A is Forever
by Jan Grape
When first began writing your first novel did you plan on a series or a stand alone? I absolutely hoped I could do a series with my Private Investigators, Jenny Gordon and C. J. Gunn. This was in 1980 and Marcia Muller and Sue Grafton had both published female private eye books and I wanted to be part of that cadre. I totally hoped for a 3 book contract. I completed my first in the series in 1981. It was titled April Anger. If Grafton could do the alphabet, and John D. MacDonald the colors then perhaps I could do the months.
And in keeping with the genre, Robert Parker had a white PI and tough black friend who always helped with the case. I definitely wanted to explore the relationship between the white woman, Jenny Gordon and the black woman, C.J. Gunn, my wonderful black girlfriend, the late Choicie Greene named the character in the book, C.J. Gunn. The initials stood for Cinnamon Jemima Gunn. I wanted to show this relationship could be as close as sisters which Choicie and I were.
I completed the novel, sent out query letters to editors I had met at mystery conferences. I got some good feed-back and then an editor wanted to publish it. The editor was ready to present to the editorial board and then the editor left that house and went to another house, taking my property along to the new house. But that house wasn't interested.
The next editor was very interested but just as they were presenting found out that another editor had just purchased a female private eye book and they couldn't purchase a second one. Of course, other houses purchased and published more than one MALE PI novel I thought, but sent the mss out once again.
The final time, once again an editor wanted to publish then the company went out of business. In the meantime, I had started the second in the series, May Madness and I began writing short stories that featured these two female private eye characters.
It was a couple years later that an editor wanted to see the first novel as she really liked the characters in the short stories. But once again it was rejected, The editor said she really liked the characters. However, she thought they had grown-up and past the mss in the short stories and didn't think this mss worked anymore. So I put that mss away in the closet.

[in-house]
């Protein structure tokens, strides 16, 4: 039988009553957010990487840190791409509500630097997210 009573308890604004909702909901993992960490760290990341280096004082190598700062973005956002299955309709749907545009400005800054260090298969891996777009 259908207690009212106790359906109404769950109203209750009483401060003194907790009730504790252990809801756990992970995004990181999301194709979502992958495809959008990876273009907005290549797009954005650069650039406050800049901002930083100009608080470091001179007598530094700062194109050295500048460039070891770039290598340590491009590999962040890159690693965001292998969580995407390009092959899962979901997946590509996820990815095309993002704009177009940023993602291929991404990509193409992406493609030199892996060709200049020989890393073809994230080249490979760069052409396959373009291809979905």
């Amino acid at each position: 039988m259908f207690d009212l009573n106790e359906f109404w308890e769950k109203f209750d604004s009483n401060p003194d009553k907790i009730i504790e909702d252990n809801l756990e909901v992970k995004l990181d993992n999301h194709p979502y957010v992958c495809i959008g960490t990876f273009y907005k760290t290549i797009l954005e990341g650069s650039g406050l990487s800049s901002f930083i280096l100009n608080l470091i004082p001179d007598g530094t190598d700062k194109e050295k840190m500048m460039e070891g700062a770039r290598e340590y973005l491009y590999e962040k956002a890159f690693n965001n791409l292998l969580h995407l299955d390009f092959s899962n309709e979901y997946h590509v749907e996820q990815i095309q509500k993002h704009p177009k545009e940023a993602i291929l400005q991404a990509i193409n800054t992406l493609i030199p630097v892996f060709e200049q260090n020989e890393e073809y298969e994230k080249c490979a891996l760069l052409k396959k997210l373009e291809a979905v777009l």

I don't think many authors think of doing a series book, they just like the first really well and if it gets published they hope the editor wants a second or a third.
After Austin City Blue, came out the publisher did want the second. Dark Blue Death came out. In the meantime, I wrote, What Doesn't Kill You a non-series stand alone. I still have not finished the third in the Zoe Barrow series. There were personal upheavals and publishing upheavals and one thing led to another.
I still think I should do the third and I've had ideas a couple of stand-alones. But have only done short stories and co-edited anthologies.
I would like to hear from my fellow writers about series or no series.
25 November 2013
31 July 2013
My wife and I vacation in Port Townsend, Washington most years, as I have written before (and before). She spends most of the week taking music lessons and I spend mine communing with the muse, or trying to.
But sometimes the best part of a week off is spending time with old friends. That is certainly true of this trip. Not only did I see various music buddies, but I also ran into two writing friends: Elizabeth Ann Scarborough and Clyde Curley.
However, those aren't the friends I want to write about today.
I first met Leopold Longshanks almost thirty years ago in a coffeeshop in Montclair, New Jersey. I didn't really meet him there; I just got an inkling that he existed. It took many years for him to solidify into enough of a character to write a story about.
I spent two days on vacation writing a story about Shanks and his wife and had a great time visiting with them. After a dozen tales, they are like old pals and it is great to catch up with them, see what trouble they are getting into.
Then there are Thomas Gray and Delgardo. They have only appeared in one novella and it is by no means certain that I can turn them into series characters, but I got 2000 words into a new piece, and had a lot of fun with them. Since they have had only one outing I am still trying to figure out what is essential to their stories and what is, so to speak, accidental.
These are pleasures you only get by writing about a character more than once. I was thinking about this recently as I read Janice Law's third story about Madame Selina in AHMM. As I recall Janice said she had never talked about reusing a character until I suggested this dishonest but oh so clever spiritualist needed a return voyage.
So, hwo do you guys feel about revisiting your old friends/enemies?